1. Denying Sanction Busting
Trafigura Group denied it was involved in the illicit transfer of fuel to North Korea after the South Korean government said the worlds third-biggest independent oil trader originally owned a cargo that was shipped in breach of United Nations sanctions in
October. The controversy nonetheless could spook international traders working in the region worried their oil and refined products could find their way to North Korea. In turn, that could increase the pressure on Pyongyang, making it more difficult and expensive
for the rogue regime to buy fuel in the face of international sanctions.
including Hyundai Merchant Marine and Yang Ming, readying contracts with Asian yards while several non-operating owners remain keen to take on newbuilding projects at the current attractive price levels. This year, Alphaliner anticipates vessel deliveries
to increase to 1.49m teu, while deletions, mainly from scrapping, are expected to fall to 350,000 teu.
River ice-cutting vessels to carve out a path for tankers hauling motor and heating fuels to supply terminals around the city. River ice thickened to 6 inches north of Poughkeepsie, New York, over the weekend, according to Steve Strohmeyer, a U.S. Coast Guard
spokesman. The agency later warned of ice conditions forming around Chesapeake Bay and its tributaries.
we can all further look forward to as the greater maritime industry begins to . . . realise the tremendous benefits of gas-fuelled shipping," said SGMF general manager Mark Bell in a statement. "I have been asked many times recently: ‘when will be the tipping
point for gas-fuelled shipping?’ and I believe that . . . ‘tipping year’ is surely going to be 2018."
CMA CGM has restarted its third direct service between Iran and Asia. The French container line resumed the CIMEX 9 service on 16 December from Kaohsiung, Taiwan. The CIMEX 9 service calls a rotation of Kaohsiung – Shanghai – Ningbo – Xiamen – Shenzhen – Bandar
Abbas and Jebel Ali. It offers a 19-day transit time between Shanghai and Bandar Abbas. It is CMA CGMs third direct Iran Asia services joining CIMEX 6 and CIMEX 8.
Officer, opened the final session at IBIAs Annual Convention in Singapore in November, entitled Embracing the Ethical Challenge. He outlined, among other things, the effort underway in a working group to develop the IBIA Guide to Best Ethical Practice.
Murphy said there is compelling evidence that ethical businesses are more profitable than others.
ACL is to quit calling the Swedish Port of Gothenburg citing increasing costs and lower productivity. ACL said that the big change to its 2018 schedule was the change of serving Gothenburg by feeder rather than by direct call. Following the change ACLs 2018
European port rotation will be Liverpool-Hamburg-Antwerp-Liverpool while the North American rotation will remain as North American port rotation of Halifax-New York-Baltimore-Norfolk-New York-Halifax.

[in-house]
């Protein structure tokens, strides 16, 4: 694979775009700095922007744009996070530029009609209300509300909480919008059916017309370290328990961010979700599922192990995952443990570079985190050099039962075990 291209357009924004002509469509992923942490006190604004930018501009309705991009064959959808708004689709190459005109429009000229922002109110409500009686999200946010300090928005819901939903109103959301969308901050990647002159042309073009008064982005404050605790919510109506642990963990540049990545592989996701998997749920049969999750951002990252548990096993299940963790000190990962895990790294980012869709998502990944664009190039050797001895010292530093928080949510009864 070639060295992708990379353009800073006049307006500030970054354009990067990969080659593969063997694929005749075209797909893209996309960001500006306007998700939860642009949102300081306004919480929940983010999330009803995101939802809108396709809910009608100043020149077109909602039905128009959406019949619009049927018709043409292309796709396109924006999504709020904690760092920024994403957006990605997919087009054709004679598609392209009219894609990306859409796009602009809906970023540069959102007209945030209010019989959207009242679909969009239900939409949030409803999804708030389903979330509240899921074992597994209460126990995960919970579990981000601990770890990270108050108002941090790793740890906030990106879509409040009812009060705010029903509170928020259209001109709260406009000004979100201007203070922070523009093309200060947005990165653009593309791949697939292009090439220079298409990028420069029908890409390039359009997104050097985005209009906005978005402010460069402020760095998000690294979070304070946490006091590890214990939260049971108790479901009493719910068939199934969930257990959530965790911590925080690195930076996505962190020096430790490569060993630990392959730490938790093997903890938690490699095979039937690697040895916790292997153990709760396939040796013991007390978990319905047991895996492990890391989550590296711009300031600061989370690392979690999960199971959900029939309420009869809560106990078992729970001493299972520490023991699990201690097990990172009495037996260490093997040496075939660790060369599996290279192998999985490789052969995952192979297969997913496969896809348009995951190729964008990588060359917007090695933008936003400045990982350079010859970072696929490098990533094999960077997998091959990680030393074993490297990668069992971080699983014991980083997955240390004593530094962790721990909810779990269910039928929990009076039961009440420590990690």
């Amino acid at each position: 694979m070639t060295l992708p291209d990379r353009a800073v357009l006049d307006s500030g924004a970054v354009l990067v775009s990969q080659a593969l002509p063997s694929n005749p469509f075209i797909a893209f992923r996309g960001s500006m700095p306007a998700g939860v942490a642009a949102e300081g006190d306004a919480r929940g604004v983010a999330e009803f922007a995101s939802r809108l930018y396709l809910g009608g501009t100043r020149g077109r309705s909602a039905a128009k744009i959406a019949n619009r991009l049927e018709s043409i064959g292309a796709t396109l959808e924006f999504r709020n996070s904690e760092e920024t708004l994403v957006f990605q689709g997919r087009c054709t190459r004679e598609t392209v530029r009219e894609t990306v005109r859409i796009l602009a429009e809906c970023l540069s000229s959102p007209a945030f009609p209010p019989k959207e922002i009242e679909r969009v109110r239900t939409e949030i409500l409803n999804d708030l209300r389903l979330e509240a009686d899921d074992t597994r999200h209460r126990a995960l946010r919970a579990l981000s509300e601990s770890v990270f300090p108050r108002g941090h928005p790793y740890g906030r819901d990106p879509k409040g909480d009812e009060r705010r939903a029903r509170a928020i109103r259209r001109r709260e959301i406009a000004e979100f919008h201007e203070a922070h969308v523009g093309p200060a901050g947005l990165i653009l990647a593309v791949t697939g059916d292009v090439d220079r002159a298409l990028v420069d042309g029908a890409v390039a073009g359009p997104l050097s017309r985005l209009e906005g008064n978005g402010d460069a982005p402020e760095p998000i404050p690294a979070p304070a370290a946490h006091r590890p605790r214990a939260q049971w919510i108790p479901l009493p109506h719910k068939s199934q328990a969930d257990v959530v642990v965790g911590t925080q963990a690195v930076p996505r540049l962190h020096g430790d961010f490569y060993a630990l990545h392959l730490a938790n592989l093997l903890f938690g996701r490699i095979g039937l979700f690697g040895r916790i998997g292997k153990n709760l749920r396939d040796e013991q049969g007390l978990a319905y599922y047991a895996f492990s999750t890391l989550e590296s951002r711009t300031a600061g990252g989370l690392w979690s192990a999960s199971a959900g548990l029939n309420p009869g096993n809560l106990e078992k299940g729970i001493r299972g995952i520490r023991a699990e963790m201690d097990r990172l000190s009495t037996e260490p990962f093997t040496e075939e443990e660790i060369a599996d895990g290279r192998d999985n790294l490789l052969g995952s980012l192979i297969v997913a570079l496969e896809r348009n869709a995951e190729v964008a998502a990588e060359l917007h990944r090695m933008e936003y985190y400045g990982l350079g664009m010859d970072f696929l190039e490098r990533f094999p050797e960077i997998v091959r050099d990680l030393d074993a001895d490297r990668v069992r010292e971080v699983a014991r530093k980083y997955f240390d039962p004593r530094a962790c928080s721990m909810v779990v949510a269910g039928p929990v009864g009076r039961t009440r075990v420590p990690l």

As the calendar changes, the price of West Texas Intermediate oil (WTI) is hovering around $60 per barrel. WTI is the U.S. benchmark oil and the underlying commodity used by the New York Mercantile Exchange in oil futures contracts. It is based on a type of
light, sweet oil that was produced primarily in Texas in the first part of the 20th century. After WTI fell at the end of 2014 and ultimately hit prices below $30 less than two years ago, most oil traders and oil producers are thankful for what is seen as
a rebound. About a decade ago, though, WTI was trading at $145 per barrel (in July 2008).
There are calls for better international cooperation and a marine investigation code to speed and simplify the process of managing a marine casualty. Too often local jurisdictions are unprepared, lacking in understanding and unwilling to cooperate, and as a
result the process takes too long, with a negative outcome for the environment, the vessels crew or the damaged ship. Problems arise when a local authority does not know the limit of its jurisdiction and assumes authority of a casualty when they have no right
to do so. A marine investigation code could establish transparent, consistent procedures across national borders.
Technologies that could shake the maritime industry can come from all angles. But the biggest hitters this year will be those that change the face of IT and digitalisation in the industry. Shipowners will already be well aware of the changing face of ship emissions
and smarter fleet management, but are they aware that developments in robotics, digital currencies and deep learning computers are also set to impact on their operations? The changes are set to be in Deep learning, Artificial intelligence, Industrial IoT,
Autonomous surface vessels, Blockchain, Augmented reality, Virtual reality, Drones, Robotics, and cyborg seafarers.
Daily news feed from Seacurus Ltd providers of MLC crew insurance solutions
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